Close to 360º pano of EBC. Click for larger view

It’s hard to do Everest justice with a photo.  The mountain is just too big, too unreal, and much too temperamental to simply hand out good images.  My previous experiences with Everest only left me with memories of an annoying disappearing act – only seeing the summit ever half hour or so through a break in persistant sub-content clouds.

This time around it initially appeared that Everest was playing the same game.  All day the mountain was covered in clouds.  Luckily, around 5pm the mountain cleared up and we all headed out the door (read: tent flap) to set up for sunset.  Two hours later, freezing my butt off at 17,600ft (can I say “literally” here?), I called it quits.  I had some nice, cloudless, images of the whole mountain that I hadn’t gotten before – I was happy.  I headed back to the tent to grab some dinner and try to feel my hands and feet.  Thirty minutes later – one of our guides rushed into the tent and announced, “Um, you should go outside!”  I walked outside to quite positively one of the most breathtaking scenes I ever expect to see in my life.  Everest was putting on a show.  In fact, the guides and drivers (you know, the guys who go to Everest 20-30 times a year) said this was the second best sunset they’d ever seen over Everest in a decade.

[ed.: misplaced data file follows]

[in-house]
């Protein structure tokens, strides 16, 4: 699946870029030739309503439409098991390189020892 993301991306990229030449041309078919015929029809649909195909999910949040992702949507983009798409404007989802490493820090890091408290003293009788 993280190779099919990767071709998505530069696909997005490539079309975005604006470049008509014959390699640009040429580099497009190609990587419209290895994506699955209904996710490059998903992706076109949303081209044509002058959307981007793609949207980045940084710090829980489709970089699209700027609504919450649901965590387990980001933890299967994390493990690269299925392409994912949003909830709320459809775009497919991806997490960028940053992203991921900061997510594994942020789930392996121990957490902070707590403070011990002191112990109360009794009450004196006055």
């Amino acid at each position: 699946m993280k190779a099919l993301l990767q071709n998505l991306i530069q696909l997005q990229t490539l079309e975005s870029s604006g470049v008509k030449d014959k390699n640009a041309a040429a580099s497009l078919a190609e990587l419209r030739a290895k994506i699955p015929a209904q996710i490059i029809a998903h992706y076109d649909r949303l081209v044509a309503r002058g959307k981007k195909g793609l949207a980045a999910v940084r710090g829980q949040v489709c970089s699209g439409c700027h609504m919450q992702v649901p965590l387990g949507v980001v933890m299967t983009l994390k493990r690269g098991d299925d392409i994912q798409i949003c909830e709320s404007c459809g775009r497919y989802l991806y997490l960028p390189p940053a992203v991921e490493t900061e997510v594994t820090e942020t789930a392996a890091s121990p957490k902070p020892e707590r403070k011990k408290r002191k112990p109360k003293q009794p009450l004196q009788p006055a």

Right place at the right time I guess.

Everest 2011 – Images by Brian Hirschy